Angels and Demons can’t cross over onto our plane. So, instead we get what I call half-breeds. The influence peddlers. They can only whisper in our ears. But a single word can give you courage, or turn your favorite pleasure into your worst nightmare. Those with the demon’s touch like those part angel, living alongside us. They call it the balance. I call it hypocritical bullshit. /Constantine (2005)
This specifically refers to a hand striking the side of a person’s face, tells quite a different story when placed in it’s proper historical context. In Jesus’s time, striking someone of a lower class ( a servant) with the back of the hand was used to assert authority and dominance. If the persecuted person “turned the other cheek,” the discipliner was faced with a dilemma. The left hand was used for unclean purposes, so a back-hand strike on the opposite cheek would not be performed. Another alternative would be a slap with the open hand as a challenge or to punch the person, but this was seen as a statement of equality. Thus, by turning the other cheek the persecuted was in effect putting an end to the behavior or if the slapping continued the person would lawfully be deemed equal and have to be released as a servant/slave.
African American flappers and Jazz Age women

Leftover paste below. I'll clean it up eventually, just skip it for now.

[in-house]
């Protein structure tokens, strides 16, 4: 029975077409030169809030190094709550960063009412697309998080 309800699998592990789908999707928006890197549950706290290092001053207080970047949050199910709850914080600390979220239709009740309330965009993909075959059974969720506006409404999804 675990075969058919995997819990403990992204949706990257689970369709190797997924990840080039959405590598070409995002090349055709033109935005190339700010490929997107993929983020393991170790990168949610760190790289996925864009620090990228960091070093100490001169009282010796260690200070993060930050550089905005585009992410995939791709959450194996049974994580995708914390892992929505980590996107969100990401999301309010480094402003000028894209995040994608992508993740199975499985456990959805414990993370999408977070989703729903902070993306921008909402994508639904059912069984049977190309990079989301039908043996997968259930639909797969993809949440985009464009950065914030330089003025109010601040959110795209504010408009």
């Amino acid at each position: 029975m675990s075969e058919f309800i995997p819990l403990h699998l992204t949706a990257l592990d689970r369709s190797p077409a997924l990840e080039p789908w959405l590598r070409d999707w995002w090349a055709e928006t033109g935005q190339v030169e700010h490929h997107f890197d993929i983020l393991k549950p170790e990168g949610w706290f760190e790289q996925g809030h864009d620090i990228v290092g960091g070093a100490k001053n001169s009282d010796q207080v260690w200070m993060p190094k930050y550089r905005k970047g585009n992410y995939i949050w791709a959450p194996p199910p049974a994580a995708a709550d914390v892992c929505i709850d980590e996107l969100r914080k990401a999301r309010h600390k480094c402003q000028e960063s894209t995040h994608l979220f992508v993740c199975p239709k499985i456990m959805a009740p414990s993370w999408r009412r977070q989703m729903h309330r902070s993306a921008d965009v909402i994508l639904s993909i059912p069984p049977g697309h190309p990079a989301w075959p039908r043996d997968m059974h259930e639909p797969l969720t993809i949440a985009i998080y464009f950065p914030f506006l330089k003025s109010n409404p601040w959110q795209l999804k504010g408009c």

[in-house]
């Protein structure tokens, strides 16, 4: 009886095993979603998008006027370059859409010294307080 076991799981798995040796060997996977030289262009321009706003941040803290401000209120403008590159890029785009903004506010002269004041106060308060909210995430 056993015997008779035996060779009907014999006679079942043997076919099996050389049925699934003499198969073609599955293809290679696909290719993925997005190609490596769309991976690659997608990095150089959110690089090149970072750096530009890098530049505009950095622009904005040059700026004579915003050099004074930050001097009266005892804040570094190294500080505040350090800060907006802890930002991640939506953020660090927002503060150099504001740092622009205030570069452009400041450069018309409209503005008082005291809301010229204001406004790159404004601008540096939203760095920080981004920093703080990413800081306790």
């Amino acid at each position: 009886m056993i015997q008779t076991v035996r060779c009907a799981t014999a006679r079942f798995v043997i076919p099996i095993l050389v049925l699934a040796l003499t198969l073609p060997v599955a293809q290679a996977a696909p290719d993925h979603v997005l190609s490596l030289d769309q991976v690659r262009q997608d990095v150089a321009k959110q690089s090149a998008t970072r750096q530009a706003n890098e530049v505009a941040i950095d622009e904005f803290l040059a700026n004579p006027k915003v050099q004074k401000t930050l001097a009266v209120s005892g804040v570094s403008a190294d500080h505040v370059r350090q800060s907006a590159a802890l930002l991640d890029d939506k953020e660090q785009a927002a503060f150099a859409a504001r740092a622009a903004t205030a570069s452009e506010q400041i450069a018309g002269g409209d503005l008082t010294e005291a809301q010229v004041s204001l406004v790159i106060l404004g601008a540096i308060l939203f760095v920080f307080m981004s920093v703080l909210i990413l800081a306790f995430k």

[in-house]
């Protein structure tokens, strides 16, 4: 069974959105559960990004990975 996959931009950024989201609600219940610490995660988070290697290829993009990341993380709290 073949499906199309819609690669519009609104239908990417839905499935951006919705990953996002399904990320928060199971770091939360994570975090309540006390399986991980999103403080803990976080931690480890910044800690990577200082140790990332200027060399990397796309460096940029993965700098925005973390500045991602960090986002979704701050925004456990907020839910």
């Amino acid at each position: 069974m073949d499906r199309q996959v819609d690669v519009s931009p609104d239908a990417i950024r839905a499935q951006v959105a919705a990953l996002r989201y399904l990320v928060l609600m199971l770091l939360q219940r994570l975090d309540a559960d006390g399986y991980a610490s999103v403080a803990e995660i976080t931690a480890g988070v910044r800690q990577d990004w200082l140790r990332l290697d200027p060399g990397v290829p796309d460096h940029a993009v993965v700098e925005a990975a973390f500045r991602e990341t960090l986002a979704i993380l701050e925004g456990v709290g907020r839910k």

HOLY SHIT I HAVE NEVER SEEN BLACK FLAPPERS BEFORE!
There were many fabulous African American flappers. No wonder - it was African American musicians who put the Jazz in “The Jazz Age”! The Charleston dance iteself, which so epitomizes the era, made its debut in the all-Black musical “Runnin’ Wild”, and no one danced that flapper number better than Josephine Baker…save possibly for fellow Black artist Florence Mills, who claimed credit for inventing it (she said she debuted it in her “Plantation Revue” in the early 20s, developing it from a dance popular among slaves). The Charleston song was written by Black composer James P Johnson. Without women and girls like those above, the 1920s would never have roared.
I think it’s so easy to forget that we, WOC, were there in history too.
The flapper movement was originally started by WOC, and that was part of the reason why it was so scandalous for white women to be flappers at first—because they were dressing and acting line WOC. But of course you’ll never see that in a high school textbook.